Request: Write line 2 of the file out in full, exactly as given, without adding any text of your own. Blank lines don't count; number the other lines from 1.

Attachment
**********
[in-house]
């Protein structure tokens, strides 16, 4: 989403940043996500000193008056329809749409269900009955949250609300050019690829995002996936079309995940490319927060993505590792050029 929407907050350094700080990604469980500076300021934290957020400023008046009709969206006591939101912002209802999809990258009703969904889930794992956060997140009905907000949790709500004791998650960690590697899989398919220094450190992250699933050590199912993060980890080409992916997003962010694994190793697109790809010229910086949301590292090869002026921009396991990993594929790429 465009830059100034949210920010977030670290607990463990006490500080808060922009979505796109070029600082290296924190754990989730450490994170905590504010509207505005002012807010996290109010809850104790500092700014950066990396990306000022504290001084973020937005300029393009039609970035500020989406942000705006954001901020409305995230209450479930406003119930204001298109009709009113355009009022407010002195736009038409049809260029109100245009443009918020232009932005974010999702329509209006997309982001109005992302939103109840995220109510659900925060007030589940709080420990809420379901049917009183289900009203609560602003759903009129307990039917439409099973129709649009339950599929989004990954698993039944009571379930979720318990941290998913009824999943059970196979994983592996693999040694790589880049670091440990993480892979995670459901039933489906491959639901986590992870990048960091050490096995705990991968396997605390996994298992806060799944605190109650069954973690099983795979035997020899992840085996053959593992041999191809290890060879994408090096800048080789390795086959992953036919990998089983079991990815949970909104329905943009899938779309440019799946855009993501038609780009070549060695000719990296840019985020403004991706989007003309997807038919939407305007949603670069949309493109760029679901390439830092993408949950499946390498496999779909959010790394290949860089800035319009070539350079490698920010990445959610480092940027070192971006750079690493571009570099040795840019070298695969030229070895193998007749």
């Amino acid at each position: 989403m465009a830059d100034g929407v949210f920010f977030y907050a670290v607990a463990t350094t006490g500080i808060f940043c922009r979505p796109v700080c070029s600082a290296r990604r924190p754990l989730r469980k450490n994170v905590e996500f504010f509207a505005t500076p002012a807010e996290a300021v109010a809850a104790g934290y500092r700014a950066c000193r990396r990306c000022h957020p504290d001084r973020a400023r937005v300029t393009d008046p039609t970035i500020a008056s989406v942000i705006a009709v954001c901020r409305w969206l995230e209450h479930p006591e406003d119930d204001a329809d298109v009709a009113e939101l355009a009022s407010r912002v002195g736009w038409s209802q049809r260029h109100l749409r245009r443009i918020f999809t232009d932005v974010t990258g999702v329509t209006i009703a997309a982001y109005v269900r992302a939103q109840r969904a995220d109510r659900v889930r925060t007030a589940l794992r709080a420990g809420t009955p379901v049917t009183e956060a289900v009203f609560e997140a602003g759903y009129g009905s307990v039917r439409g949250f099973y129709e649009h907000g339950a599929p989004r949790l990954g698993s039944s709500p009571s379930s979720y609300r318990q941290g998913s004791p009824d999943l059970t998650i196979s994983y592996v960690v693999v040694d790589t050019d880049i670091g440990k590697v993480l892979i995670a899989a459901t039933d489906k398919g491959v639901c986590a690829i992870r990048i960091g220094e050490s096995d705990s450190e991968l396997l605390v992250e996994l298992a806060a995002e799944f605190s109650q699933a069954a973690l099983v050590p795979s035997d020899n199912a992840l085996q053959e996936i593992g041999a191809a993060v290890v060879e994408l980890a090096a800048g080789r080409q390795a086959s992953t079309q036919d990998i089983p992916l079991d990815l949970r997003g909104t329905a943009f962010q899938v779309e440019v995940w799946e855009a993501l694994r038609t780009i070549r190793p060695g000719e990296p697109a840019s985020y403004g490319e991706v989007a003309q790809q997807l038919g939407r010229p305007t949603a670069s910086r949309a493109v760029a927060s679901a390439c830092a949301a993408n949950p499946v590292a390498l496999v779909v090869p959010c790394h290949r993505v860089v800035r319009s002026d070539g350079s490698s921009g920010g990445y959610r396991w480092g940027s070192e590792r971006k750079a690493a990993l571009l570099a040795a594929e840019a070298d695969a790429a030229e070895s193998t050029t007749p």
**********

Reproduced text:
């Protein structure tokens, strides 16, 4: 989403940043996500000193008056329809749409269900009955949250609300050019690829995002996936079309995940490319927060993505590792050029 929407907050350094700080990604469980500076300021934290957020400023008046009709969206006591939101912002209802999809990258009703969904889930794992956060997140009905907000949790709500004791998650960690590697899989398919220094450190992250699933050590199912993060980890080409992916997003962010694994190793697109790809010229910086949301590292090869002026921009396991990993594929790429 465009830059100034949210920010977030670290607990463990006490500080808060922009979505796109070029600082290296924190754990989730450490994170905590504010509207505005002012807010996290109010809850104790500092700014950066990396990306000022504290001084973020937005300029393009039609970035500020989406942000705006954001901020409305995230209450479930406003119930204001298109009709009113355009009022407010002195736009038409049809260029109100245009443009918020232009932005974010999702329509209006997309982001109005992302939103109840995220109510659900925060007030589940709080420990809420379901049917009183289900009203609560602003759903009129307990039917439409099973129709649009339950599929989004990954698993039944009571379930979720318990941290998913009824999943059970196979994983592996693999040694790589880049670091440990993480892979995670459901039933489906491959639901986590992870990048960091050490096995705990991968396997605390996994298992806060799944605190109650069954973690099983795979035997020899992840085996053959593992041999191809290890060879994408090096800048080789390795086959992953036919990998089983079991990815949970909104329905943009899938779309440019799946855009993501038609780009070549060695000719990296840019985020403004991706989007003309997807038919939407305007949603670069949309493109760029679901390439830092993408949950499946390498496999779909959010790394290949860089800035319009070539350079490698920010990445959610480092940027070192971006750079690493571009570099040795840019070298695969030229070895193998007749």